abstract = "We examined the relationship between plant species diversity, productivity and the development of the soil community during early secondary succession on former arable land across Europe. We tested the hypothesis that increasing the initial plant species diversity enhances the biomass production and consequently stimulates soil microbial biomass and abundance of soil invertebrates. We performed five identical field experiments on abandoned arable land in five European countries (CZ, NL, SE, SP and UK) which allowed us to test our hypothesis in a range of climate, soil and other environmental factors that varied between the experimental sites. The initial plant diversity was altered by sowing seed mixtures of mid-successional grassland species with two or five grass species, one or five legumes and one or five forbs. The results of low and high sown diversity treatments were compared with plots that were naturally colonized by species present in the seed bank. In three out of the five field sites, there was no correlation between plant species number and plant biomass production, one site had a positive and the other a negative relation. Treatments with a high diversity seed mixture had a higher biomass than the naturally colonized plots. However, there was no significant difference between high and low sown diversity plots at four out of five sites. The three-year study did not give any evidence of a general bottom-up effect from increased plant biomass on biomass of bacteria, saprophytic fungi or abundance of microarthropods. The biomass of arbuscular mycorrhizal was negatively related to plant biomass. The abundance of nematodes increased after abandonment and was related to plant biomass at four sites. Our results support the hypothesis that plant species diversity may have idiosyncratic effects on soil communities, even though studies on a longer term could reveal time lags in the response to changes in composition and biomass production of plant communities",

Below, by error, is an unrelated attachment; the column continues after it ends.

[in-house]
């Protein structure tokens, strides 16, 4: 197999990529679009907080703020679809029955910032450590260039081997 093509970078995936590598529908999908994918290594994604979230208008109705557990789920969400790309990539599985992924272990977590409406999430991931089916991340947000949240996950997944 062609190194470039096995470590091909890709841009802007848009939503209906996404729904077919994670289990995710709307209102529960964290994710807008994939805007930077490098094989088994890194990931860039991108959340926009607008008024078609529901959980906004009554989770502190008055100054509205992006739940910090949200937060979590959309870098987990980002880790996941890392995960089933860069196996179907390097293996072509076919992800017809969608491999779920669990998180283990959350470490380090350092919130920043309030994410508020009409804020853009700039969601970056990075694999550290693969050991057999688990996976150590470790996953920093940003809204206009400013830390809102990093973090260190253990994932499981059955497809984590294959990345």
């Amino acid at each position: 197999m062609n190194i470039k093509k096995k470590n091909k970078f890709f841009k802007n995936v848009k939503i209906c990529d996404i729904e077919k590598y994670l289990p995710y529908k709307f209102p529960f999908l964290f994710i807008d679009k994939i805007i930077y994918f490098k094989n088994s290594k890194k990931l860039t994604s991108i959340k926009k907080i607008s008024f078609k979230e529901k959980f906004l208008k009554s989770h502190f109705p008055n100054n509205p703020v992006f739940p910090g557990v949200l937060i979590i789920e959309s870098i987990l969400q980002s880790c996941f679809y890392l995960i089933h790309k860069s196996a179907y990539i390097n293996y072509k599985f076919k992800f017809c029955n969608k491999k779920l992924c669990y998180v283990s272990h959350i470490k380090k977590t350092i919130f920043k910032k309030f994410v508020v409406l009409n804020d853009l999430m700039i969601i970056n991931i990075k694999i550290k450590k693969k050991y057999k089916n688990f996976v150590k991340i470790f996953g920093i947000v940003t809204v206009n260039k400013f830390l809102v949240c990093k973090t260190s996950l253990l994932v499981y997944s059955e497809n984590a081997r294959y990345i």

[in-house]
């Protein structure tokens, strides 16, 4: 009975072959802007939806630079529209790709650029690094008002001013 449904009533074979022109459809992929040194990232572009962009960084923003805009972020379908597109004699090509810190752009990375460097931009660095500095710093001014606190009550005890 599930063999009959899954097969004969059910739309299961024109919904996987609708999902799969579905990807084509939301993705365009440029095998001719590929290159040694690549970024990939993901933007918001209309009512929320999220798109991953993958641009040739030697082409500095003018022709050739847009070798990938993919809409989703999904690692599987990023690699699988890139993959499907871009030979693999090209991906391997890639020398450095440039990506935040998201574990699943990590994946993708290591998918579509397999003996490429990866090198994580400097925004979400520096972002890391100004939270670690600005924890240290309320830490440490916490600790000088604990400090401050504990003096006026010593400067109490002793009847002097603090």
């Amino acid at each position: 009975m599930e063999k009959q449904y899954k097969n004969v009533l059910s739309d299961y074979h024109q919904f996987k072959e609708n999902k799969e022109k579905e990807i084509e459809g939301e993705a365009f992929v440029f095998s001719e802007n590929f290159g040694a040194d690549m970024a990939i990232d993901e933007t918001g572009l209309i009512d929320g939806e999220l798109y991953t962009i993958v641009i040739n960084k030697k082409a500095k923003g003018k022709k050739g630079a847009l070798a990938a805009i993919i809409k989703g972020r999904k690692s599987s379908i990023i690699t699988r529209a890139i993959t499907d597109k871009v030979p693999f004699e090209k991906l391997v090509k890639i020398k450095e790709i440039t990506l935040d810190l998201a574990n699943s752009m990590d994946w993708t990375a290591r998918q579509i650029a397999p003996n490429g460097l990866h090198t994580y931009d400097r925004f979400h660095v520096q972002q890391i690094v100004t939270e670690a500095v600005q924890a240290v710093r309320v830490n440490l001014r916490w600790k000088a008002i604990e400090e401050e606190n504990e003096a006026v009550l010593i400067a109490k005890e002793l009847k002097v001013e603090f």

author = "K. Hedlund and {Santa Regina}, I. and {Van der Putten}, W.H. and J. Lep and T. D{\'i}az and G.W. Korthals and S. Lavorel and V.K. Brown and D. Gormsen and S.R. Mortimer and {Rodr{\'i}guez Barrueco}, C. and J. Roy and P. Smilauer and M. Smilauerov{\'a} and {Van Dijk}, C.",